Panajachel — It’s Artisans & Tourists

Panajachel is a vibrant community on the shoes of Lake Atitlan with thousands of tourists from around the world visiting every year. It seems there are as many retirement age tourists as the young college age– all wanting to see and experience this Guatemalan city.  It became a popular haven for the hippies in the 1960’s and remnants of that culture is still here in addition to a sizeable populations of expats. 

Because of this year round influx of tourists the handcrafts souvenir business is thriving. Small shops and booths line the main street and beach area along with hundreds of adults and children walking the streets trying to cajole tourists into buying something from them.  Many of them from the smaller villages come into Pana to try to earn money. The sad part is that a lot of the children are kept out of shcool and sent into Pana with a basket of trinkets or weavings to sell to earn money for the family.  I’ve seen children that looked as young as 7 or 8 fending for themselves on the streets and trying to sell handcrafts.  I recently saw a boy of about 12 with a baby strapped to his back–obviously babysitting a sibling and selling at the same time. 

Handcrafts are cheap in Pana because the artisan is paid so little but few tourists realize this fact.  Artisans that make textiles or handcrafts try to sell them in their little villages but when they can’t they bring them to Pana and sell to a big store or to a wholesaler.  Usually the artisan makes very little over their costs when they sell this way.  Many tourists believe the old saying that ‘they expect you to haggle on the price’ —but I don’t believe it.  If I was living in poverty I would not want someone to try to pay me less because I know the money I make today will make a difference in whether my family eats today.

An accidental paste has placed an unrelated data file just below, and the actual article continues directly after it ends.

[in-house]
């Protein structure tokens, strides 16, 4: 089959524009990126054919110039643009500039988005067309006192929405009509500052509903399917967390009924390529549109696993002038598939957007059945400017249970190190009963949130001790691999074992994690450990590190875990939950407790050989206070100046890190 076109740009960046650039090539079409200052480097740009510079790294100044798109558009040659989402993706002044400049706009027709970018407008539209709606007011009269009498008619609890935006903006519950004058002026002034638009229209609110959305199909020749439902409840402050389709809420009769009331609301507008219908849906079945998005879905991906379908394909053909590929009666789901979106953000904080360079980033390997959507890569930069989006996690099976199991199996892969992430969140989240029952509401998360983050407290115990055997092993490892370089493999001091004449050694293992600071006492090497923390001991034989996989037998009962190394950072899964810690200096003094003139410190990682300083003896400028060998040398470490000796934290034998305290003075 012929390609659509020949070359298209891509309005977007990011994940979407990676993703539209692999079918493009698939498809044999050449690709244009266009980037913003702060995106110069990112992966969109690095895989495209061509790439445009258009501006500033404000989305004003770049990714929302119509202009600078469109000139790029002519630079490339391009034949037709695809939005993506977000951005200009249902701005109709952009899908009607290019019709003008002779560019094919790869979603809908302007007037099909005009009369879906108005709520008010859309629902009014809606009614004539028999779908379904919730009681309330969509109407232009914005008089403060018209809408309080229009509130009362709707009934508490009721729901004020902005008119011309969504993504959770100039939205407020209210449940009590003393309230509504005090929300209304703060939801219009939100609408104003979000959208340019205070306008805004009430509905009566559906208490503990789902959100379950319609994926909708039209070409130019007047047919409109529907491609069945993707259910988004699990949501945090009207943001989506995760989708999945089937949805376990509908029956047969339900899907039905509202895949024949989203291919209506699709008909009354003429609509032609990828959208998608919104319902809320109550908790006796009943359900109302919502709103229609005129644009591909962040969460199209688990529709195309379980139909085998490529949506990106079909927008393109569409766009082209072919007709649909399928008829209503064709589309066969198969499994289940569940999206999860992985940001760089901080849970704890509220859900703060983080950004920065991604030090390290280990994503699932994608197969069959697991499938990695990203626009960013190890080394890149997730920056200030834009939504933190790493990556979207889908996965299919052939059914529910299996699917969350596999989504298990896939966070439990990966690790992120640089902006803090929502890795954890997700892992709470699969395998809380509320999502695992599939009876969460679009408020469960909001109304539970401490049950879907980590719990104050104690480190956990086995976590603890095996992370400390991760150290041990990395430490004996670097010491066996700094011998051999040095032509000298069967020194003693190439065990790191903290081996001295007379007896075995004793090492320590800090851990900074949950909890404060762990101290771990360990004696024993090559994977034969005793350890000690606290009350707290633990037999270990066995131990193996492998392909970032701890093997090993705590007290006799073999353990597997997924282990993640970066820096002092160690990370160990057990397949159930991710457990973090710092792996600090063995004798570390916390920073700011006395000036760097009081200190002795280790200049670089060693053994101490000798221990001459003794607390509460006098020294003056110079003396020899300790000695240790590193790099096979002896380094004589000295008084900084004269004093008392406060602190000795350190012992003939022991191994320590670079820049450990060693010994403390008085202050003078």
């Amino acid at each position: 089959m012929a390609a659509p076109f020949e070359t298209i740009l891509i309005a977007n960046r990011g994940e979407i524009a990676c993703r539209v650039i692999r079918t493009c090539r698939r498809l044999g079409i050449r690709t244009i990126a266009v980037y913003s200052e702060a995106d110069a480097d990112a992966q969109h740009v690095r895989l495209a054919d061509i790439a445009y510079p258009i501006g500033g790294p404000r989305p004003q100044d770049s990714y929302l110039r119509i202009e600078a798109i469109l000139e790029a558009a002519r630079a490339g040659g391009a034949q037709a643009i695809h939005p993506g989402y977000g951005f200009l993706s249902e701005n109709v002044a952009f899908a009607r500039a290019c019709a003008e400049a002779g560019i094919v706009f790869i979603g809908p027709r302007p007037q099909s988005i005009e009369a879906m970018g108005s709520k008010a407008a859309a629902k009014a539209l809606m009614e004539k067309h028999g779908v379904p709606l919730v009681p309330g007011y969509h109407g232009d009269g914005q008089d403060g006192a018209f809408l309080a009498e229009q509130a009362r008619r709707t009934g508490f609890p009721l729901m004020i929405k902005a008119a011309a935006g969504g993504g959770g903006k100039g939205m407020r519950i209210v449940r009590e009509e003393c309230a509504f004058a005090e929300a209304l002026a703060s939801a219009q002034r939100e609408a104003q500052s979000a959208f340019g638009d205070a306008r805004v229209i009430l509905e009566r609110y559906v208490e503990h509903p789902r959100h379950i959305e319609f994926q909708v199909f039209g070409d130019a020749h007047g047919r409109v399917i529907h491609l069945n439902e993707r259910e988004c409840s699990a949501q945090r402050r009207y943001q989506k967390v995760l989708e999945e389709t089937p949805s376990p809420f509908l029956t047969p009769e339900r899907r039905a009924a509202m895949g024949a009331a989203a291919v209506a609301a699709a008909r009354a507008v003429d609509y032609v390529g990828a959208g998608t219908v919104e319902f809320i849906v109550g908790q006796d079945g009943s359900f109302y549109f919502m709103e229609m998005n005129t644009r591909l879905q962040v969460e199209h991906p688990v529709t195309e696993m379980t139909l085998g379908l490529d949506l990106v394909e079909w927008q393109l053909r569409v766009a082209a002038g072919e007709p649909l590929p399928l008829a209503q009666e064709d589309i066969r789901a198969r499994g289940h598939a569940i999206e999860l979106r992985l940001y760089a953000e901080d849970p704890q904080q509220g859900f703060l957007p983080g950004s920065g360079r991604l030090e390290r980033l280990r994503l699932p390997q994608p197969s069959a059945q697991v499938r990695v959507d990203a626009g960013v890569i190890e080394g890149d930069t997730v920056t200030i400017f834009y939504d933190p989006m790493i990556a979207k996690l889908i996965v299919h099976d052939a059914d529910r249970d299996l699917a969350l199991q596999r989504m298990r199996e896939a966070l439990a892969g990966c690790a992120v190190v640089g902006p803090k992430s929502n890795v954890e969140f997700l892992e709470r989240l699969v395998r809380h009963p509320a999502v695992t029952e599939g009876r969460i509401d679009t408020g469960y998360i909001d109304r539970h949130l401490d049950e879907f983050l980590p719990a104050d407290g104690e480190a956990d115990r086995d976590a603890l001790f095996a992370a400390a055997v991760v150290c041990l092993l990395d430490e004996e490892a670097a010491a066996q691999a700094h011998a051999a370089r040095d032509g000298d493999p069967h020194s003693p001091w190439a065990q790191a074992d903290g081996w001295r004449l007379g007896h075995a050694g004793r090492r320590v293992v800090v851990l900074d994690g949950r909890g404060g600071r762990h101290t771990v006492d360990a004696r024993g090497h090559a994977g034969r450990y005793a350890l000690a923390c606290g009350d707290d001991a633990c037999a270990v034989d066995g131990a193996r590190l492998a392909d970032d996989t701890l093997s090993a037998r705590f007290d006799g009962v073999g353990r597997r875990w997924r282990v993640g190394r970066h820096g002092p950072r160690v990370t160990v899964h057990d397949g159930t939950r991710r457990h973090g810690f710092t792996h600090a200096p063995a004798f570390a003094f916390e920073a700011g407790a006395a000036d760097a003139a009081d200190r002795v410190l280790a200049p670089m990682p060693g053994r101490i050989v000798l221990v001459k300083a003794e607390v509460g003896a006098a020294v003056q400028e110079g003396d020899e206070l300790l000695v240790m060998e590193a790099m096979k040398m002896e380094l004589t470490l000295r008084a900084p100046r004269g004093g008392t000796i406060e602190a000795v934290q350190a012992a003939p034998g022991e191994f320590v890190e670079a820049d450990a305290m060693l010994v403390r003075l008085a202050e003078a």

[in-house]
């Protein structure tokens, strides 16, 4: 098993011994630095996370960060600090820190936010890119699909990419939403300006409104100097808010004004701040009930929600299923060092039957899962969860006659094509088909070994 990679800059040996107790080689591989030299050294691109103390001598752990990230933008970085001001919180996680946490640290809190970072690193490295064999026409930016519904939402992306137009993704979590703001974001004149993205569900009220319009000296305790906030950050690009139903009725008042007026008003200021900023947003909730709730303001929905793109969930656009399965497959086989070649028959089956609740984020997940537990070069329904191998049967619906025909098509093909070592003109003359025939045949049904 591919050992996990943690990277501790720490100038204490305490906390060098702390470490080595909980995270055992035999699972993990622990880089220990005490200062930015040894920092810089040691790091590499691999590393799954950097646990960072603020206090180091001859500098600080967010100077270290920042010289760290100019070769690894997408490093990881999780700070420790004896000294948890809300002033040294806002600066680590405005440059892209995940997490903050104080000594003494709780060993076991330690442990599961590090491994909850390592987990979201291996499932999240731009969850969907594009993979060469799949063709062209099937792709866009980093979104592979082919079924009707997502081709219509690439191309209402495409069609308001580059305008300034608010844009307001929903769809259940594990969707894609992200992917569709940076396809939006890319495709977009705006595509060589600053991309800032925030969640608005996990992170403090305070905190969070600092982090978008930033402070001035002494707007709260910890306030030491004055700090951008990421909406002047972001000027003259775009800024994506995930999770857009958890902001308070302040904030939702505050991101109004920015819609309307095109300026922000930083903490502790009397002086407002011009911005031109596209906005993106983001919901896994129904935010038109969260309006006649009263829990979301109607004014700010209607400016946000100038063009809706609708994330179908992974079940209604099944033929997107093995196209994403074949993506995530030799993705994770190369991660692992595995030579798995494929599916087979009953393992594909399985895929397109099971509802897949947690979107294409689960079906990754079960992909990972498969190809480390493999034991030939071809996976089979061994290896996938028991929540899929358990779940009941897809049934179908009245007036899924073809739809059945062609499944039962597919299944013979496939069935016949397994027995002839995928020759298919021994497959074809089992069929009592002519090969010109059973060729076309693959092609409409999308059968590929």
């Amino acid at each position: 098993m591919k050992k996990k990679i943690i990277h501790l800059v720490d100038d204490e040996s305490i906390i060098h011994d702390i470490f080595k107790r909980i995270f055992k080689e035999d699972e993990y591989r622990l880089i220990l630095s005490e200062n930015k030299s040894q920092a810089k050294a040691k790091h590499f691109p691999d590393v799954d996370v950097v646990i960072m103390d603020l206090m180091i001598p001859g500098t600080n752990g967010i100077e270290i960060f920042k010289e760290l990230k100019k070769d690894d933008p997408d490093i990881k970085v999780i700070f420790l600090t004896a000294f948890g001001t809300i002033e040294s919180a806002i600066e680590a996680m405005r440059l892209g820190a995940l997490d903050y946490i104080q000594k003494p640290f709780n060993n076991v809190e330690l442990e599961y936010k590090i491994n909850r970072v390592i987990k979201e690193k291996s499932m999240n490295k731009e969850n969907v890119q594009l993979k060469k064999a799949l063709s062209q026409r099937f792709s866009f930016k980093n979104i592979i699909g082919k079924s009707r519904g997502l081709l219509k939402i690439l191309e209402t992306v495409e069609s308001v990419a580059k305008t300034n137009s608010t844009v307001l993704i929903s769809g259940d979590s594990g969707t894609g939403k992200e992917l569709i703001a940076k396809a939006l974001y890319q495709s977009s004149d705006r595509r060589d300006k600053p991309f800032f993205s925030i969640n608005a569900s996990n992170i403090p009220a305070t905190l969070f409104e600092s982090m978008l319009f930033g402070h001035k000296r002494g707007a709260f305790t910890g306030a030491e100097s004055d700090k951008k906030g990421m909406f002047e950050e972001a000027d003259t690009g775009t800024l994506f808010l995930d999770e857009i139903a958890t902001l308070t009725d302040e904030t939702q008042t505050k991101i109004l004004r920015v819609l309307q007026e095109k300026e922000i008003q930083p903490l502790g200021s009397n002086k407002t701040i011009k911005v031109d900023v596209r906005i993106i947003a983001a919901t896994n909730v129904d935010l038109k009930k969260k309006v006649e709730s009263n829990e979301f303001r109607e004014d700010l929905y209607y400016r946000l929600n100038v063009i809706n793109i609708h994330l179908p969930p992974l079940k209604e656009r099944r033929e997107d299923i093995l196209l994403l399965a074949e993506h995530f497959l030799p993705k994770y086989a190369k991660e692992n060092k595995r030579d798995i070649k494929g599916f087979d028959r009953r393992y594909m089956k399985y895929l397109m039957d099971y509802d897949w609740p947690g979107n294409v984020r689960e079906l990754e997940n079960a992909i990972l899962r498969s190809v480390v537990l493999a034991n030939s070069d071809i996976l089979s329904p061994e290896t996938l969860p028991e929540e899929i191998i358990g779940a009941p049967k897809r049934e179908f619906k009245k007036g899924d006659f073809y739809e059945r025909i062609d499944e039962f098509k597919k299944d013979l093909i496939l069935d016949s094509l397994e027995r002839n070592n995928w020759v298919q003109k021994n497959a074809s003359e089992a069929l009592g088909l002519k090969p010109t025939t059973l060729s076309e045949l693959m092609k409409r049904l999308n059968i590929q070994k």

This is where Fair Trade organizations, like Education and More steps in to help the artisan earn a fair wage for their work. We work with the groups in their villages –paying fair wages, giving advance credit, helping with keeping their children in school,  helping them retain their culture, dignity and have pride in the work they do.

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